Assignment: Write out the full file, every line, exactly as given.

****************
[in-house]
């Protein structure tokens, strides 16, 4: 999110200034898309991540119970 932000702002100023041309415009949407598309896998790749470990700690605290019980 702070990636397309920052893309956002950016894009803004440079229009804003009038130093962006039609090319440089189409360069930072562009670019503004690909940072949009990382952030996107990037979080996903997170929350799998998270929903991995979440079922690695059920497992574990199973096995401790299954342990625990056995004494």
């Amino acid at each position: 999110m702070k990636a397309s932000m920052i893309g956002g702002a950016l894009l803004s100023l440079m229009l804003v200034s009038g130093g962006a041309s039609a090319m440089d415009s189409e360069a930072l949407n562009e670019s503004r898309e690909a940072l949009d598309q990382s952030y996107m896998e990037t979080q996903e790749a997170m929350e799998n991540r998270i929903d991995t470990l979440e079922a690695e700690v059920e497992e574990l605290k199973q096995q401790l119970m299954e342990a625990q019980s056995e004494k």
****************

[in-house]
């Protein structure tokens, strides 16, 4: 999110200034898309991540119970 932000702002100023041309415009949407598309896998790749470990700690605290019980 702070990636397309920052893309956002950016894009803004440079229009804003009038130093962006039609090319440089189409360069930072562009670019503004690909940072949009990382952030996107990037979080996903997170929350799998998270929903991995979440079922690695059920497992574990199973096995401790299954342990625990056995004494």
């Amino acid at each position: 999110m702070k990636a397309s932000m920052i893309g956002g702002a950016l894009l803004s100023l440079m229009l804003v200034s009038g130093g962006a041309s039609a090319m440089d415009s189409e360069a930072l949407n562009e670019s503004r898309e690909a940072l949009d598309q990382s952030y996107m896998e990037t979080q996903e790749a997170m929350e799998n991540r998270i929903d991995t470990l979440e079922a690695e700690v059920e497992e574990l605290k199973q096995q401790l119970m299954e342990a625990q019980s056995e004494k």